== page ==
Lithography technique patterns cells and proteins
By taking a cue from nature, a group of researchers has developed an inexpensive and robust technique that can pattern proteins and cells into ordered arrays on various substrates. Such arrays could be used in materials science, in synthetic chemistry, and in biology and synthetic biology as well as in medicine.
Research team leader Jane P. Bearinger already has some potential applications in mind. “My initial goals for the work are in tissue engineering and proteomic or genomic arrays towards systems biology work.”
Using a patterned transparent mask coated with a photosensitizer, researchers created adhesive substrate regions surrounded by a protein-resistant matrix (top). The technique can be used to generate cell adhesion in discrete areas (middle and bottom), resulting in an ordered pattern of cells. This could be useful in tissue engineering and in building proteomic or genomic arrays. Features as small as 200 nm now can be created with this technique. Courtesy of Jane Bearinger, Lawrence Livermore National Laboratory.
Bearinger is medical technology program leader in the applied physics and biophysics division of Lawrence Livermore National Laboratory in Livermore, Calif. The project was a collaboration between Lawrence Livermore and the Swiss Federal Institute of Technology in Lausanne.
The method is based on photocatalytic lithography and involves exposing a mask coated with photoreactive materials to light. The result is patterned surface chemistry that can be used to form arrays of biological materials. The model for the technique is photosynthesis, in which chemically active singlet oxygen can be produced by light-harvesting chlorophyll.
In a demonstration of the technique, the researchers started with silicon wafers. By using standard photolithography to pattern photoresist and then using reactive ion etching to transfer the pattern into the silicon, they created master masks with a desired pattern of ridges and valleys. This stage was followed by removal of the photoresist and by oxidation of the surface. From the silicon, they created polydimethylsiloxane (PDMS) masks by pouring the PDMS prepolymer over the silicon, curing it and then peeling it off. Because PDMS is transparent, the patterned polymer served as a master through which they could shine light.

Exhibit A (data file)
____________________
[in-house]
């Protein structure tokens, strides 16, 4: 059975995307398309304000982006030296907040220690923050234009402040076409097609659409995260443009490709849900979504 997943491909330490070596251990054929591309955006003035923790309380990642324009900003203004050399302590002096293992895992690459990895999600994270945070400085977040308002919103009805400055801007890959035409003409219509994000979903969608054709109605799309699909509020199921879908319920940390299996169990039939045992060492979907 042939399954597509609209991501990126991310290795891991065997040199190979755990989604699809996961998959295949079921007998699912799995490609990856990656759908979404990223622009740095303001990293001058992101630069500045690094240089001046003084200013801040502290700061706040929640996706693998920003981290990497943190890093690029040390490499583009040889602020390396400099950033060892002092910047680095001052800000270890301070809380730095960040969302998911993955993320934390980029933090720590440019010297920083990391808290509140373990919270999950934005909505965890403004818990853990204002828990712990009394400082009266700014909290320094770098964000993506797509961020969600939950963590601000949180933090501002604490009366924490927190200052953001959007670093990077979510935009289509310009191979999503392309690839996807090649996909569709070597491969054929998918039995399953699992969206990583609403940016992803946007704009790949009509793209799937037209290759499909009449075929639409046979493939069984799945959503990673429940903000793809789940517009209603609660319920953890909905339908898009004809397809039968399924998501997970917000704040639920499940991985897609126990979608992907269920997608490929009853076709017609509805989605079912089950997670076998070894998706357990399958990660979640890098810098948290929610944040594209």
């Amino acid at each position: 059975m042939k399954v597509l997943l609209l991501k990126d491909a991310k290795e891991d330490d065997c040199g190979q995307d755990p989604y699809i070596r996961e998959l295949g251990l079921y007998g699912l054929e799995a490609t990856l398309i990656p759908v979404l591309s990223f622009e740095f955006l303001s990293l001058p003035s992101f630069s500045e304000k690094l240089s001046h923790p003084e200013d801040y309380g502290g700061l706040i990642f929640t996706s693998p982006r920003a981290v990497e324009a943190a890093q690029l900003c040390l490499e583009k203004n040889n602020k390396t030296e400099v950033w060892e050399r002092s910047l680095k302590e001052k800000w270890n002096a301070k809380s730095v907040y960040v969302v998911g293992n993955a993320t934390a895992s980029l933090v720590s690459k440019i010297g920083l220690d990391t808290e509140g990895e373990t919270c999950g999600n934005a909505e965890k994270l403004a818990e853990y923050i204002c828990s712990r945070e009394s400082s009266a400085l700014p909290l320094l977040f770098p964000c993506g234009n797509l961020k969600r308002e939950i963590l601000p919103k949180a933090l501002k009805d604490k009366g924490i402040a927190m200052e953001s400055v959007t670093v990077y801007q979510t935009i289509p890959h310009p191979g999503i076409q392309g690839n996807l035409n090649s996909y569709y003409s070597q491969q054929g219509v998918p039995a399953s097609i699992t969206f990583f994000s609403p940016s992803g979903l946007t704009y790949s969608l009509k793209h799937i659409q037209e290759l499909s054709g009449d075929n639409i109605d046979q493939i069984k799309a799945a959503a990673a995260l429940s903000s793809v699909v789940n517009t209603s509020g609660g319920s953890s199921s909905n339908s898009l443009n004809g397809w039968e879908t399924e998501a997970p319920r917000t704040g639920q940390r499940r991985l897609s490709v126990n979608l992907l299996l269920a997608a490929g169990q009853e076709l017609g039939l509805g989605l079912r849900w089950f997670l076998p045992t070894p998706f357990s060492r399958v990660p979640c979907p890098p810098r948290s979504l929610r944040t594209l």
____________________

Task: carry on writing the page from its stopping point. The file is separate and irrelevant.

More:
They coated the masters with a photosensitizer and brought the PDMS into contact with a substrate fabricated out of multiple layers. The substrates had a silicon base topped by silicon dioxide, with a coating of allyltrichlorosilane over everything. They exposed the structures to light for about 10 s, causing the allyltrichlorosilane in contact with the photosensitizer on the ridges of the master to be oxidized. They used a variety of light sources, including a 480-nm blue Lumex LED, a 660-nm Superbright red LED and a Greenspot UV Source light.
Bearinger characterized the photocatalytic process as being quite fast and easy as well as flexible in terms of photosensitizers and light sources that can be used. “Many photosensitizers work, and the process even works with an LED flashlight purchased at a hardware store, which is both low-energy and inexpensive.”
After the exposure was completed, the researchers removed the master, leaving behind a negative. They grafted a thin acrylamide hydrogel polymer layer to the remaining allyltrichlorosilane, creating a nonfouling interpenetrating network. They noted that a variety of polymers could have been used.
They demonstrated that the patterned substrate was capable of biomolecular adsorption by testing it with fluorescently tagged proteins, with fluorescein isothiocyanate-labeled neutravidin and with HeLa cells. In one case, they created miniature uppercase letter L’s and in another, the word “cell,” spelling it out with 200-μm-wide letters. The HeLa cells were viable for a number of days after adsorption, they noted. The work is described in the May 6, 2008, issue of Langmuir.
They acquired images of these fluorescent patterns using a Nikon camera mounted on a Nikon microscope. With a Veeco atomic force microscope, they measured the linewidth of the logo components to be 4 μm, with a hydrogel height of about 20 nm.
The resolution achievable with the technique is a function of the diffusion of the radical oxygen species in the material being oxidized and of the resolution of the mask. Theoretically, the limit for the former is about 50 nm. However, in practical terms, the current PDMS masks impose a higher limit, Bearinger said.
As for the future, plans call for improving the mask technology so that it becomes possible to do nanoscale array work. Once that is done, the technique may be used for nanoscale ligand research or for proteomics or genomics investigations.
Contact: Jane P. Bearinger, Lawrence Livermore National Laboratory, Livermore, Calif.;
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